The Galaxy A3 runs with Android 6.0.1 and includes Samsung’s TouchWiz interface, so it functions quite similarly to to the S7 Edge with Nougat. I must admit I have never been a very big fan of Samsung, especially since the older versions (especially the Galaxy S5) were weighed down with a poor software interface. Since introducing the Galaxy S6, Samsung has clearly gone out of their way to improve things and the interface is now nice and functional.
The same can be said for the A3, but it will be necessary for us to carry out a complete test to see how the different functionalities work in action. A good example here will be the blue light filter. One small funny detail: Small funny detail: when you scroll through the notifications bar it occupies three-quarters of the screen, and you can’t swipe to access the other shortcuts. Naturally, there is still a lot of bloatware. These include Microsoft apps (Excel, OneNote, PowerPoint, OneDrive, Skype and Word), Google apps, Samsung apps and Facebook, which cannot be uninstalled.
Samsung Galaxy A3 (2017) performance
Under the hood we find the Exynos 7870 processor built on a 14 nm process. This is a mid-range chip, as you can imagine: the eight Cortex-A53 cores are clocked at a frequency of 1.6 GHz. To support all of this, the Mali-T830 MP2 GPU has been included and paired with a relatively conservative 2 GB of RAM. This should be more than enough for a standard user who doesn’t spend too much time on their phone, i.e. the sort of person Samsung is targeting in the mid-range market.
In reality, this is a little disappointing since the device offers only 9.8 GB of available internal memory and 481 MB of RAM (without installing any apps!). Another small disappointment Small disappointment concerns the SAR: at the top we find 0.349 W / kg, which is okay, but in the body it’s relatively high with 1.38 W / kg (European data).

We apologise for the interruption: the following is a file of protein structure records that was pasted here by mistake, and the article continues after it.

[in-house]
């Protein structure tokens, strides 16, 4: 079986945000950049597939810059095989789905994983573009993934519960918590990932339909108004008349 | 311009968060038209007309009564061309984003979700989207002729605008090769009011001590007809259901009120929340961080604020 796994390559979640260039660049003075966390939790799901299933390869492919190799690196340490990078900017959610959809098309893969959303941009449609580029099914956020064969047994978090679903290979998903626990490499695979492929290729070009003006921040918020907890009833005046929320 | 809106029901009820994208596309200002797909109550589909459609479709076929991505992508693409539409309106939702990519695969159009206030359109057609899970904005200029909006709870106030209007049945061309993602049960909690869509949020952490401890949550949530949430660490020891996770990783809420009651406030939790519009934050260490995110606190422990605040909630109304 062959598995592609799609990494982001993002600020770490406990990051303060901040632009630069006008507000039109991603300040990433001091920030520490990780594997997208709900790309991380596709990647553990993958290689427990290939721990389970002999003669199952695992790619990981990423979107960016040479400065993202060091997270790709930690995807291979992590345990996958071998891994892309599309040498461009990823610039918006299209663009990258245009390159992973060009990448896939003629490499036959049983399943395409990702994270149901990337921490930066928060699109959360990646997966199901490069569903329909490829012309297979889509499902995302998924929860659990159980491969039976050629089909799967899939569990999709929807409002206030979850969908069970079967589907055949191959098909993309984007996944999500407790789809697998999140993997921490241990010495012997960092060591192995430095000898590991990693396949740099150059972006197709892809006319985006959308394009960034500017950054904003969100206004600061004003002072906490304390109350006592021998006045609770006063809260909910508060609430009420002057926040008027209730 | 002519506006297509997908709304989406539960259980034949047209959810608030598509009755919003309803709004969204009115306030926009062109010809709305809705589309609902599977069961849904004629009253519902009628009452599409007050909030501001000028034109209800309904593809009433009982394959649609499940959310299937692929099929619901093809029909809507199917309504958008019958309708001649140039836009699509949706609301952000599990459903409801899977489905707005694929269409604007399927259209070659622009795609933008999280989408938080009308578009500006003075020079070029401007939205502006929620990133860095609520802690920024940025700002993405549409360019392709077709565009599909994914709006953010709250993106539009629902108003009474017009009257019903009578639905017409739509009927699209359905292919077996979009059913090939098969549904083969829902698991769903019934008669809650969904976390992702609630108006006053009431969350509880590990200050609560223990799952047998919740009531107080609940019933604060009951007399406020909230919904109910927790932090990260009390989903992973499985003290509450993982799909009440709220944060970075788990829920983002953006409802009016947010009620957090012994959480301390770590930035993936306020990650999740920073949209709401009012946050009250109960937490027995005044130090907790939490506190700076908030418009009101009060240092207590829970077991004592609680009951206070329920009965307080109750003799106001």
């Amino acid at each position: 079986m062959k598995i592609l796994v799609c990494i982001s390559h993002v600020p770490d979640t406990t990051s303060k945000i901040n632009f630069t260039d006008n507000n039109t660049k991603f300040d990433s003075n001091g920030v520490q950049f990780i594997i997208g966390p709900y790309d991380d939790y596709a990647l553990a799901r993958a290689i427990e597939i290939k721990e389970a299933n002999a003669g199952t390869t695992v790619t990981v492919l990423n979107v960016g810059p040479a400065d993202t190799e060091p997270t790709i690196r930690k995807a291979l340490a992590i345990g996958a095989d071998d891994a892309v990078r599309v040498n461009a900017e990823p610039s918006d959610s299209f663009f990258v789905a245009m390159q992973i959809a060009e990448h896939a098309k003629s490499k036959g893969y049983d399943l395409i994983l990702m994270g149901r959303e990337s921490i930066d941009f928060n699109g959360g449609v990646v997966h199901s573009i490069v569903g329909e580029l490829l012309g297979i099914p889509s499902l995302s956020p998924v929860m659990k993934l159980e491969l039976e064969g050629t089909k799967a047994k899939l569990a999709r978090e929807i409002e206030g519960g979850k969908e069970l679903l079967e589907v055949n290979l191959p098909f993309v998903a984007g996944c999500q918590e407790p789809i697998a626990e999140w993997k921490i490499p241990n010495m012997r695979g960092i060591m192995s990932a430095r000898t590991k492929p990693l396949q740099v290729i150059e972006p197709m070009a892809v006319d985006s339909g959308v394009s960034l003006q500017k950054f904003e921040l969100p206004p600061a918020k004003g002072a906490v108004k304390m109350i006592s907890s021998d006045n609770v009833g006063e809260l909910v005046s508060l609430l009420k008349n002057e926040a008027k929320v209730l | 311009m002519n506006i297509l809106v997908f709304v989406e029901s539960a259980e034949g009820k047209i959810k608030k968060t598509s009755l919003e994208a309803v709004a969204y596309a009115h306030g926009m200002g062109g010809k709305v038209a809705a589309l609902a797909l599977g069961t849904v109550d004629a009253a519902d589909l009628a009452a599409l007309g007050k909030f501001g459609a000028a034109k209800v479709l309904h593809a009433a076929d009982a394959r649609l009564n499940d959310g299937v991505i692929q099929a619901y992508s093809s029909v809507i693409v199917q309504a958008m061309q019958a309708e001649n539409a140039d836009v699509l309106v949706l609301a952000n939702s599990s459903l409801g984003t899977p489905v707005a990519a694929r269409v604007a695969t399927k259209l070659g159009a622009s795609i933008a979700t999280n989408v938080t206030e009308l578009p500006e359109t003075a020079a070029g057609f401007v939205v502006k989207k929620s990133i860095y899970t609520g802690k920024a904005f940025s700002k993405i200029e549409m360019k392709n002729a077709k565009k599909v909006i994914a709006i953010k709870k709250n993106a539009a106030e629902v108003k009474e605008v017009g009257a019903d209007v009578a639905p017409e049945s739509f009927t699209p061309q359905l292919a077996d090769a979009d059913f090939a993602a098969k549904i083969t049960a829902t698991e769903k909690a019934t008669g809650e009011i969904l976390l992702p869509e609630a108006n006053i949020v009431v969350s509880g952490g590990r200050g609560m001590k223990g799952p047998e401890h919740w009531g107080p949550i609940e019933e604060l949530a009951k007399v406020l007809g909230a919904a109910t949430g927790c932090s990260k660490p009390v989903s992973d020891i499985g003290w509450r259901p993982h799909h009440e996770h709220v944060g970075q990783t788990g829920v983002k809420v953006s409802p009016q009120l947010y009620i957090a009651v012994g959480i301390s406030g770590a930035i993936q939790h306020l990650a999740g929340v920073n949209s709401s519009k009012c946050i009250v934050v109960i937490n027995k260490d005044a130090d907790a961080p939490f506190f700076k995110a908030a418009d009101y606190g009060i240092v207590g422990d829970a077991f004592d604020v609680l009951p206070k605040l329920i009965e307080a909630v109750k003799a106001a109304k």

Samsung Galaxy A3 (2017) camera
Again, just like its predecessor, it’s a 13 MP sensor behind a f / 1.9 lens. There has been something in the way of a change, as the selfie camera has gone up from 5 MP to 8 MP resolution. That said, they’ve kept the f / 1.9 lens.
The camera app is more or less identical to that on Galaxy S7, but with fewer features (like fewer filters, in particular), but many staples for the Samsung brand have made their way in. It will take a more complete test of the camera to see what it’s made of, so we’ll do our best to fill in that information gap.
Samsung Galaxy A3 (2017) battery
On paper, we noticed that there’s only a small increase in battery capacity: we go from 2,300 to 2,350 mAh. We haven’t had the opportunity to test the smartphone over an extended period of time, so we’re not yet sure how well it will support regular use, but with a bigger capacity and (hopefully!) a good optimization, it should be even better than its predecessor (and that was really good!).
Charging is via USB Type-C cable. Don’t immediately assume that this will charge the device with lightening speed, as this will depend on which USB version Samsung decides to include and this information has yet to be communicated by the company. We’ll focus more on how well the battery performs in our final review.
Samsung Galaxy A3 (2017) technical specifications
|DIMENSIONS:||135.4 x 66.2 x 7.9 mm|
|BATTERY SIZE:||2350 mAh|
|SCREEN SIZE:||4.7 in|
|SCREEN:||1280 x 720 pixels (312 ppi)|
|FRONT CAMERA:||8 megapixels|
|REAR CAMERA:||13 megapixels|
|ANDROID VERSION:||6.0.1 – Marshmallow|
|INTERNAL STORAGE:||16 GB|
|CHIPSET:||Samsung Exynos 7870|
|NUMBER OF CORES:||8|
|MAX. CLOCK SPEED:||1.6 GHz|
|CONNECTIVITY:||HSPA, LTE, NFC, Bluetooth 4.2|
Samsung wants to (re)conquer the hearts of users and still win the favor of the masses. By offering a waterproof smartphone with fingerprint sensor, a very elegant design and a SIM + microSD for a competitive price, it’s definitely going to attract a lot of positive attention. Their intention is clear: it wants to offer the mid-range user a well-rounded a device as possible, though not quite reaching the high-end of the market.
The software interface seems to have matured a lot and the performance has potential. In our full test, we will look at all these points in more detail and will focus on whether the autonomy is as good as on its predecessor.
Are you a fan of the Galaxy A series? Are you planning on upgrading to the new Galaxy A3 (2017) when it is released? Let us know in the comments below.